Showing posts with label BarbRad. Show all posts
Showing posts with label BarbRad. Show all posts

Wednesday, October 23, 2019

Review of The Only Clue: A Gorilla Novel by Pamela Beason

Review of The Only Clue: A Gorilla Novel by Pamela Beason: Mother Gorilla with Baby
 Image by Curtis Yancey from Pixabay 

The Open House


It was obvious to Grace McKenna that Neema, the mother gorilla, was worried and getting closer to a melt-down. She and her baby Kanoni weren't used to so many humans around.They weren't used to hearing blaring music, seeing and smelling popcorn carts, and having reporters and cameramen constantly in their faces. They really hated the smell of the portable toilets that had been brought into the area surrounding their compound for the day.

Gumu, the huge father gorilla, was the most upset of all. He had retreated to his "nest" --  a bunch of tangled blankets at the top of his two-story enclosure. Although Gumu was twice Neema's size, he was much more afraid of strangers than she was. When he was a baby back in Africa, he had watched helplessly while poachers shot the rest of his family and cut up them into pieces.

Neema, Gumu and Kanoni trusted very few humans. Grace McKenna and her staff and volunteers were about the only humans the gorillas would let get near them. Grace was studying the ability of the gorillas to learn language. Neema knew about 500 words of sign language. She could use her sign language vocabulary intelligently with humans and with her gorilla family.

The local college was funding Grace's studies, and the board had insisted on this Open House as a prerequisite for continuing their funding. Grace had a splitting headache, there were rude children teasing the gorillas, and Grace just wanted the whole event to be over.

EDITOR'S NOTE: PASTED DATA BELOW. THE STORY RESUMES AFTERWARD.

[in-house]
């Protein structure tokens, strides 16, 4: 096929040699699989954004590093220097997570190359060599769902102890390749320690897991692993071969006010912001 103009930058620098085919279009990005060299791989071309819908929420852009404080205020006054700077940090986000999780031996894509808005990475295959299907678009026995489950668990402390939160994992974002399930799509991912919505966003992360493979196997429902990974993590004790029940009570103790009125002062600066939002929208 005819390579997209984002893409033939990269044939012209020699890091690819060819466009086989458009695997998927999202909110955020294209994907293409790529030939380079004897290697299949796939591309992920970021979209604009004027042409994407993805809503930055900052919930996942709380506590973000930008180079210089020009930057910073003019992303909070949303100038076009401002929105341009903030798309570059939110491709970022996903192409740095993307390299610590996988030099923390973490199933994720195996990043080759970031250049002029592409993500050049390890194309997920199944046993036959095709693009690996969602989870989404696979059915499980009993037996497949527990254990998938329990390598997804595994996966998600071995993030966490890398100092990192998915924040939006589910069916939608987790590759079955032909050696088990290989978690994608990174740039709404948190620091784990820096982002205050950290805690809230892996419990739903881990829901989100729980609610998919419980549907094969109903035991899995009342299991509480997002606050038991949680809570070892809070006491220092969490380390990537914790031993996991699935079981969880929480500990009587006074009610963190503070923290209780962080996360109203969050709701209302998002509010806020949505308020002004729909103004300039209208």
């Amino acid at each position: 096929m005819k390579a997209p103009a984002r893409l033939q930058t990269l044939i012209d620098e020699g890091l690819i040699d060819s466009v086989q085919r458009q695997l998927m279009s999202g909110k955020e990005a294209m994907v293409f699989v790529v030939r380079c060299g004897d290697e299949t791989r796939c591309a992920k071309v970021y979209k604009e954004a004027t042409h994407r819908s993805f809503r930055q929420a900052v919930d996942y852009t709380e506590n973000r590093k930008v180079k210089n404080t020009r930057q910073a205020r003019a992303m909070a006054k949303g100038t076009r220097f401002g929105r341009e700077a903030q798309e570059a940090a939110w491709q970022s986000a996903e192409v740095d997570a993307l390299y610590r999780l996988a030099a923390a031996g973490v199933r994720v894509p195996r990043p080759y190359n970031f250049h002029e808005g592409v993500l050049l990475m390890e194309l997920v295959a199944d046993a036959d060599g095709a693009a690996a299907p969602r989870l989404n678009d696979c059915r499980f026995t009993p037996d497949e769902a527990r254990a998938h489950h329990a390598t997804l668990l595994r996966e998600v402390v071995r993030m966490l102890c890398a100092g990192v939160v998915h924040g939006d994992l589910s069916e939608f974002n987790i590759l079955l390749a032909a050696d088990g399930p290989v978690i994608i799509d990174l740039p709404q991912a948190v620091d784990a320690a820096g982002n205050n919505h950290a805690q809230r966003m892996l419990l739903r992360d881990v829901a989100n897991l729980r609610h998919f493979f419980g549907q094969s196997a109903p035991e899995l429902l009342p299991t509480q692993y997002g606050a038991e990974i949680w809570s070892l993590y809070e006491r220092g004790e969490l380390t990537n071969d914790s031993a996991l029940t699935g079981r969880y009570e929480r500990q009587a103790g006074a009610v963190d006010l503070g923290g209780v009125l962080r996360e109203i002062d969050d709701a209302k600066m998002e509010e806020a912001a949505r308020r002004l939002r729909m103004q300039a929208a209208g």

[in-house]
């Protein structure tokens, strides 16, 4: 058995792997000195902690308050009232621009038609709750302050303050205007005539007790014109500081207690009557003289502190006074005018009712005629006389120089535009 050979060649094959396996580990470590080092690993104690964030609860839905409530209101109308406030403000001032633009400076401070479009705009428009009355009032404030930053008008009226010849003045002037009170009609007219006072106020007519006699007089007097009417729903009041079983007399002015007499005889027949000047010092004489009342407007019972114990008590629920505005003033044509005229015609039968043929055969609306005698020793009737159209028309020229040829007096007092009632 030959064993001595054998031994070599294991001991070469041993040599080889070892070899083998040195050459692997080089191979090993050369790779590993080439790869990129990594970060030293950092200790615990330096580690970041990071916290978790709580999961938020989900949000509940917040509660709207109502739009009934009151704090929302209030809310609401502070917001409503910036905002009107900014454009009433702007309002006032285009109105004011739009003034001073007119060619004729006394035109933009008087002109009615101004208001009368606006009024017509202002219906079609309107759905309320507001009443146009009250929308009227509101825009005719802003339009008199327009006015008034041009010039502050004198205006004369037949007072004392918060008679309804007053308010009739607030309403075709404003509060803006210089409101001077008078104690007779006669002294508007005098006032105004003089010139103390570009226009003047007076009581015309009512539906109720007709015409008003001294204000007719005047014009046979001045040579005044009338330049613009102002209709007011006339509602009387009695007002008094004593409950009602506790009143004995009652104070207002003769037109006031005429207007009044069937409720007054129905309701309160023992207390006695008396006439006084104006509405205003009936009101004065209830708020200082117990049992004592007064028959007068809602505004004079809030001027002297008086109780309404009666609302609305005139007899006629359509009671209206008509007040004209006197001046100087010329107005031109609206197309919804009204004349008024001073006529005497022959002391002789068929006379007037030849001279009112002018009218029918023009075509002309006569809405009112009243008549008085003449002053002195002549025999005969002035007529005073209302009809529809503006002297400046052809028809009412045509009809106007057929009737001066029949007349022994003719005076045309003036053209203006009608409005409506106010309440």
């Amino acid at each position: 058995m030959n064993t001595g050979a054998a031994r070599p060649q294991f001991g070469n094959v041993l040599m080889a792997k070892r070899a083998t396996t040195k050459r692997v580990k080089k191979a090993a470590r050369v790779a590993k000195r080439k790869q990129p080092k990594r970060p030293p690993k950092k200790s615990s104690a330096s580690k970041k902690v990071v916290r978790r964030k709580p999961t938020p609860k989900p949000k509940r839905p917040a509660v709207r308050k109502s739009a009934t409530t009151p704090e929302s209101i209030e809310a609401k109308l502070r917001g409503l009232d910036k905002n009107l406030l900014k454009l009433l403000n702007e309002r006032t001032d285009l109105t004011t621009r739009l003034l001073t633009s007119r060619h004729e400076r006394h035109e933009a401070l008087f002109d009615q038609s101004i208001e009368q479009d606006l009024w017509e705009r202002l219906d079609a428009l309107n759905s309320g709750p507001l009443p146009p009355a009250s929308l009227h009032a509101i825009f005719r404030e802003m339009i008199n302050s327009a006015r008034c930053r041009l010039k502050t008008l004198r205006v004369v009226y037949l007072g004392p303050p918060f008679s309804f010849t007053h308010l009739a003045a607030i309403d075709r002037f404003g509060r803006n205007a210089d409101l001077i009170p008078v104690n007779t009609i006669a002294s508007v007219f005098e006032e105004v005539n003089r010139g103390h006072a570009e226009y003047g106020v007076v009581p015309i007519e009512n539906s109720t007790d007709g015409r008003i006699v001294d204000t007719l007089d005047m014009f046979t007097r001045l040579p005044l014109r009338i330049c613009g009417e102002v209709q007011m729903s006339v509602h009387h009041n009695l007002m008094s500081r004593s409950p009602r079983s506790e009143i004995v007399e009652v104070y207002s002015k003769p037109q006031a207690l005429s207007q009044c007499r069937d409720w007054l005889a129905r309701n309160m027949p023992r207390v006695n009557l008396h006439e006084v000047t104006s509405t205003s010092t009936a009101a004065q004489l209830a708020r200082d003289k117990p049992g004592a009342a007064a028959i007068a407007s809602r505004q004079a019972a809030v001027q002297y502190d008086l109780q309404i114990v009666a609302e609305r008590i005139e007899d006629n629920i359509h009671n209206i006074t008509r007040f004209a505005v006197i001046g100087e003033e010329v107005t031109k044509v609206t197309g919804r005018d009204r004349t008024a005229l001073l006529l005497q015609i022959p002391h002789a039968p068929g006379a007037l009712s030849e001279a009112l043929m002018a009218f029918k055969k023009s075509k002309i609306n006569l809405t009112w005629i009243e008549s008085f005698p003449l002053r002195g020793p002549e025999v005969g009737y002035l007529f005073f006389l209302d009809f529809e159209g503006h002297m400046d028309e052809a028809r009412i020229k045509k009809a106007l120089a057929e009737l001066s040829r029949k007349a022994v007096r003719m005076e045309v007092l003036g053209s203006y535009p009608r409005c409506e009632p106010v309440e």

She was glad when her boyfriend Detective Matt Finn and his helper finally ushered all the visitors out. They had volunteered to handle security for the event. Matt invited Grace to relax at his place for the night. The staff had a party on their trailer on the compound.

Back in the Gorilla Enclosures

Image by m k from Pixabay 


After the humans were gone, Neema ate some strawberries and wanted to play. She went in search of Gumu, but he wasn't in his nest. So she took Kanoni back to her own nest in the barn to see if Gumu was there. But he wasn't anywhere. Instead all she found was a big wet spot on the floor.

"Creeping closer to the big dark wet, holding Kanoni tight, she looked at the spot out of the corner of her eye. Red wet. She leaned close. Meat smell. She touched her fingers to the red and tasted the wet. Meat wet. Red meat smell. Bad, hurt, she signed."
Where was Gumu? She wondered if Gumu was meat and was never coming back. She turned to the back of the barn and saw the wall was open a crack. It had never been open before. She pushed the wall away, grabbed Kanoni, and went outside to search for Gumu.

The Next Morning


When Grace went to feed the gorillas the next morning, all was quiet in the barn. She called them to breakfast, but no gorillas came. They were gone. Someone had removed the padlock from the outside of the door. Matt began to look for evidence, since the animals could not have escaped by themselves. Then Jon Zyrnek, the staff member who got along best with Gumu, discovered the huge puddle of blood and called them all over.

Matt immediately wanted to put out an all points bulletin, but Grace nixed it. Many of their neighbors in their town of Evansburg opposed having the gorillas in their neighborhood in the first place. They had gotten out once before and they were almost closed down then. Word of the escape getting out would endanger their funding, as well.